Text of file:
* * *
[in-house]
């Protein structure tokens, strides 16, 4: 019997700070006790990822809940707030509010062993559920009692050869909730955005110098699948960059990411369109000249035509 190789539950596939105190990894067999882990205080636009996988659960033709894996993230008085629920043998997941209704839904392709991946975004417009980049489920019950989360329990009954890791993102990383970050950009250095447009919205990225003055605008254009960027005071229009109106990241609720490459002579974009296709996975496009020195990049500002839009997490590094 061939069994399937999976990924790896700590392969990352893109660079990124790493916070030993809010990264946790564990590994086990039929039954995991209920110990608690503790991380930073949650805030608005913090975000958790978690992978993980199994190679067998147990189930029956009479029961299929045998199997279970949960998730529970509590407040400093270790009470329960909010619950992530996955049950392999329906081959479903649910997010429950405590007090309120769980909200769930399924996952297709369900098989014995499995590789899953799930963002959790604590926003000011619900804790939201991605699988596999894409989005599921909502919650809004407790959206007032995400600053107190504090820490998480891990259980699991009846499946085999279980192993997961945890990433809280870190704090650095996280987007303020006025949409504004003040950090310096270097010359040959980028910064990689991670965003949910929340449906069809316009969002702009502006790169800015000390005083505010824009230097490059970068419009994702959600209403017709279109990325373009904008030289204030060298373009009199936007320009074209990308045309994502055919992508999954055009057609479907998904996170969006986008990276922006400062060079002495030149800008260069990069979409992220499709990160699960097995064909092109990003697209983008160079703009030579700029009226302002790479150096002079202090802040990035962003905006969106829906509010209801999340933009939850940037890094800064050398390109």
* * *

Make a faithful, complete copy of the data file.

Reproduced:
[in-house]
């Protein structure tokens, strides 16, 4: 019997700070006790990822809940707030509010062993559920009692050869909730955005110098699948960059990411369109000249035509 190789539950596939105190990894067999882990205080636009996988659960033709894996993230008085629920043998997941209704839904392709991946975004417009980049489920019950989360329990009954890791993102990383970050950009250095447009919205990225003055605008254009960027005071229009109106990241609720490459002579974009296709996975496009020195990049500002839009997490590094 061939069994399937999976990924790896700590392969990352893109660079990124790493916070030993809010990264946790564990590994086990039929039954995991209920110990608690503790991380930073949650805030608005913090975000958790978690992978993980199994190679067998147990189930029956009479029961299929045998199997279970949960998730529970509590407040400093270790009470329960909010619950992530996955049950392999329906081959479903649910997010429950405590007090309120769980909200769930399924996952297709369900098989014995499995590789899953799930963002959790604590926003000011619900804790939201991605699988596999894409989005599921909502919650809004407790959206007032995400600053107190504090820490998480891990259980699991009846499946085999279980192993997961945890990433809280870190704090650095996280987007303020006025949409504004003040950090310096270097010359040959980028910064990689991670965003949910929340449906069809316009969002702009502006790169800015000390005083505010824009230097490059970068419009994702959600209403017709279109990325373009904008030289204030060298373009009199936007320009074209990308045309994502055919992508999954055009057609479907998904996170969006986008990276922006400062060079002495030149800008260069990069979409992220499709990160699960097995064909092109990003697209983008160079703009030579700029009226302002790479150096002079202090802040990035962003905006969106829906509010209801999340933009939850940037890094800064050398390109």